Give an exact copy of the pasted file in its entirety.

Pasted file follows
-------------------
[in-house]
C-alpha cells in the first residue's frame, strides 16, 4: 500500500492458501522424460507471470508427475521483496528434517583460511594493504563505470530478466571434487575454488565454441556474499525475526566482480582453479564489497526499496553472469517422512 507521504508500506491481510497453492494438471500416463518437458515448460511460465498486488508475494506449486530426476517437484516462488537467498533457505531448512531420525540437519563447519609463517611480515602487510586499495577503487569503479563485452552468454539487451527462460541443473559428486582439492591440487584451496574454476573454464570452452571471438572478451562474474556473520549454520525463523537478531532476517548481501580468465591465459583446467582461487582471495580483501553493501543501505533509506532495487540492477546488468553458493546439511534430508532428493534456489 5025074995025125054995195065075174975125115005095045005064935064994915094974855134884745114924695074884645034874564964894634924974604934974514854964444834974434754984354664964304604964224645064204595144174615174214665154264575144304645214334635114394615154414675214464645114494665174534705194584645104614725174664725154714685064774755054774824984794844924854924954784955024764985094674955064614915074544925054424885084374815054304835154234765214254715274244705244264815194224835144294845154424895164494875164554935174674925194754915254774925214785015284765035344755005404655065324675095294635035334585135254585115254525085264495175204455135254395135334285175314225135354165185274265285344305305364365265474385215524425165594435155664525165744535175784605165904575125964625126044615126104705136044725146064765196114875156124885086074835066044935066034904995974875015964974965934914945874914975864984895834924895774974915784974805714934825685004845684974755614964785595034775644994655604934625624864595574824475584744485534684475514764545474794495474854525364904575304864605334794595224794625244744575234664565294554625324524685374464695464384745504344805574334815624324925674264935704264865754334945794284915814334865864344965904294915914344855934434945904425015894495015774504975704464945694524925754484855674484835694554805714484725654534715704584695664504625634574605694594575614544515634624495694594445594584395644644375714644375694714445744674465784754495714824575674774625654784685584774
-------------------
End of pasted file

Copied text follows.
[in-house]
C-alpha cells in the first residue's frame, strides 16, 4: 500500500492458501522424460507471470508427475521483496528434517583460511594493504563505470530478466571434487575454488565454441556474499525475526566482480582453479564489497526499496553472469517422512 507521504508500506491481510497453492494438471500416463518437458515448460511460465498486488508475494506449486530426476517437484516462488537467498533457505531448512531420525540437519563447519609463517611480515602487510586499495577503487569503479563485452552468454539487451527462460541443473559428486582439492591440487584451496574454476573454464570452452571471438572478451562474474556473520549454520525463523537478531532476517548481501580468465591465459583446467582461487582471495580483501553493501543501505533509506532495487540492477546488468553458493546439511534430508532428493534456489 5025074995025125054995195065075174975125115005095045005064935064994915094974855134884745114924695074884645034874564964894634924974604934974514854964444834974434754984354664964304604964224645064204595144174615174214665154264575144304645214334635114394615154414675214464645114494665174534705194584645104614725174664725154714685064774755054774824984794844924854924954784955024764985094674955064614915074544925054424885084374815054304835154234765214254715274244705244264815194224835144294845154424895164494875164554935174674925194754915254774925214785015284765035344755005404655065324675095294635035334585135254585115254525085264495175204455135254395135334285175314225135354165185274265285344305305364365265474385215524425165594435155664525165744535175784605165904575125964625126044615126104705136044725146064765196114875156124885086074835066044935066034904995974875015964974965934914945874914975864984895834924895774974915784974805714934825685004845684974755614964785595034775644994655604934625624864595574824475584744485534684475514764545474794495474854525364904575304864605334794595224794625244744575234664565294554625324524685374464695464384745504344805574334815624324925674264935704264865754334945794284915814334865864344965904294915914344855934434945904425015894495015774504975704464945694524925754484855674484835694554805714484725654534715704584695664504625634574605694594575614544515634624495694594445594584395644644375714644375694714445744674465784754495714824575674774625654784685584774